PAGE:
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Synchronous and Asynchronous Integrations in an Ocean General Circulation Model

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  • 1 Kansai Environmental Engineering Center Co., Chuo-ku, Osaka, Japan
  • | 2 National Institute for Resources and Environment, Tsukuba, Ibaraki, Japan
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Abstract

A basinwide ocean general circulation model of the North Pacific is used to study the difference in distributions of tracers between asynchronous and synchronous integrations. An integration in which equal time steps and no depth acceleration are applied is called a synchronous integration. On the contrary, the integration is called asynchronous integration or acceleration. The acceleration can be divided into tracer acceleration and depth acceleration. Only the tracer acceleration is examined in this study. The values of 48, 24, 12, 6, 3, and 1 for the ratio (α) of tracer time step to momentum time step are used in the model. Results show that a 15-yr integration adjustment is necessary for tracers to reach a new state at which there is a 1% difference from a final state upon a switch to a smaller tracer time step from an equilibrium state. The too large ratio of 48 generally produces an unacceptable departure from synchronous integration. If a difference of about 3% is allowed, the ratio of about 8 can be used. The largest difference mainly appears at the subsurface of the Tropics. This is mainly due to destruction of geostrophic balance at the equator. Clorofluorocarbons (CFCs) are taken as a reference to study the distribution of passive or anthropogenic tracers using different α values. The results from several 10-yr runs show that the largest α value of 48 generates an over 10% error in distributions of CFC-11, compared with the case of α = 1. Decreases in α values reduce the error. When α is less than 12, an asynchronous integration of the CFC model will not generate an over 3% error in CFC distributions.

Corresponding author address: Dr. Yongfu Xu, Institute of Atmospheric Physics, Chinese Academy of Sciences, Beijing 100029, China. Email: xyf@mail.iap.ac.cn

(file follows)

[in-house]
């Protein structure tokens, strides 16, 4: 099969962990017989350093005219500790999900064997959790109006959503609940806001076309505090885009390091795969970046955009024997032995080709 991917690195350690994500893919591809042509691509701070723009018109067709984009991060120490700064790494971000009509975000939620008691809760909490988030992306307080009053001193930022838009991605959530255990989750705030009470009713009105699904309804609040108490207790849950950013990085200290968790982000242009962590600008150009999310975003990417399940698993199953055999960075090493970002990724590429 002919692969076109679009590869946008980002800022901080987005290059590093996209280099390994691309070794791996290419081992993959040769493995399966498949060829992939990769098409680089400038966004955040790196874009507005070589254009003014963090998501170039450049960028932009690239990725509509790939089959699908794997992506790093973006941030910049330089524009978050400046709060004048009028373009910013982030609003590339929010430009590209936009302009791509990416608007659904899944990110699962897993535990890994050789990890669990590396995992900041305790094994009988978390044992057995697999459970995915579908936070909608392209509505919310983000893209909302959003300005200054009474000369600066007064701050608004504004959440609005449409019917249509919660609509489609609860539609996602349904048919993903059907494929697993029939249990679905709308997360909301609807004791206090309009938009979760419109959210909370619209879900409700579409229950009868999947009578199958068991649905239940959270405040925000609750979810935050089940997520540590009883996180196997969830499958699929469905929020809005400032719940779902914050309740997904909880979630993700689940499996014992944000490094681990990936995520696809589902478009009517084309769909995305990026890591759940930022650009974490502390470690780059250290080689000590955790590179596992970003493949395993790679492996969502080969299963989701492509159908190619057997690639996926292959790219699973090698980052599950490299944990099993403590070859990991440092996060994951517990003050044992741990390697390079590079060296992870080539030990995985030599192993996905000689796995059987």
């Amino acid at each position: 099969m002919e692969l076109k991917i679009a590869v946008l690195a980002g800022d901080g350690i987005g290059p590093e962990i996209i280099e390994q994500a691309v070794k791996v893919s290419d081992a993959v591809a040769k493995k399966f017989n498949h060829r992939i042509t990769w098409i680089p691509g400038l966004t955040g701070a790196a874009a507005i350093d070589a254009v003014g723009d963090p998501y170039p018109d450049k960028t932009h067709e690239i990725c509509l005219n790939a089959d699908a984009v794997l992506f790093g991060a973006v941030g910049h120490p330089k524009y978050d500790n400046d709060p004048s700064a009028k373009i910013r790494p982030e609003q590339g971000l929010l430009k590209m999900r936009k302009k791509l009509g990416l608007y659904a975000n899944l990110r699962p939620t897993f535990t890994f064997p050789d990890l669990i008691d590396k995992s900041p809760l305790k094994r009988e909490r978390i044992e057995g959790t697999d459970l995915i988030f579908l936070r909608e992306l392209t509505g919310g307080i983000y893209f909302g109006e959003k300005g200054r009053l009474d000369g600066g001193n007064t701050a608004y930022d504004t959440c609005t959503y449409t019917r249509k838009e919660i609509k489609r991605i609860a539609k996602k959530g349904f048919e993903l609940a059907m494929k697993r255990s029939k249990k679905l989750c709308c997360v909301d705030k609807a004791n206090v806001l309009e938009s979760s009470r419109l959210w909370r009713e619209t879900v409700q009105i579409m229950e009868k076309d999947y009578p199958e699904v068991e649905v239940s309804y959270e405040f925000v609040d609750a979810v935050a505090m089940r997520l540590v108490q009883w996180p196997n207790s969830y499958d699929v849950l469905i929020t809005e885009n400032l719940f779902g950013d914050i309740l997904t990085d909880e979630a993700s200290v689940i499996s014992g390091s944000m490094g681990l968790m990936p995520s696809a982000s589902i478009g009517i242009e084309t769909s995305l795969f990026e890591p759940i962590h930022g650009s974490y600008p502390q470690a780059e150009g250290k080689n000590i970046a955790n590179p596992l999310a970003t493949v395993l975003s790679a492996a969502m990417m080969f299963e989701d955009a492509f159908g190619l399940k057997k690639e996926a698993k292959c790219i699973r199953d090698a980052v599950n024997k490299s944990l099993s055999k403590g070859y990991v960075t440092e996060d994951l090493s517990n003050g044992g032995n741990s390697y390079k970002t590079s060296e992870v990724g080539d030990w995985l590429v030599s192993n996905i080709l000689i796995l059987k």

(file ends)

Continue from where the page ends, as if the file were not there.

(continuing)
Abstract

A basinwide ocean general circulation model of the North Pacific is used to study the difference in distributions of tracers between asynchronous and synchronous integrations. An integration in which equal time steps and no depth acceleration are applied is called a synchronous integration. On the contrary, the integration is called asynchronous integration or acceleration. The acceleration can be divided into tracer acceleration and depth acceleration. Only the tracer acceleration is examined in this study. The values of 48, 24, 12, 6, 3, and 1 for the ratio (α) of tracer time step to momentum time step are used in the model. Results show that a 15-yr integration adjustment is necessary for tracers to reach a new state at which there is a 1% difference from a final state upon a switch to a smaller tracer time step from an equilibrium state. The too large ratio of 48 generally produces an unacceptable departure from synchronous integration. If a difference of about 3% is allowed, the ratio of about 8 can be used. The largest difference mainly appears at the subsurface of the Tropics. This is mainly due to destruction of geostrophic balance at the equator. Clorofluorocarbons (CFCs) are taken as a reference to study the distribution of passive or anthropogenic tracers using different α values. The results from several 10-yr runs show that the largest α value of 48 generates an over 10% error in distributions of CFC-11, compared with the case of α = 1. Decreases in α values reduce the error. When α is less than 12, an asynchronous integration of the CFC model will not generate an over 3% error in CFC distributions.

Corresponding author address: Dr. Yongfu Xu, Institute of Atmospheric Physics, Chinese Academy of Sciences, Beijing 100029, China. Email: xyf@mail.iap.ac.cn

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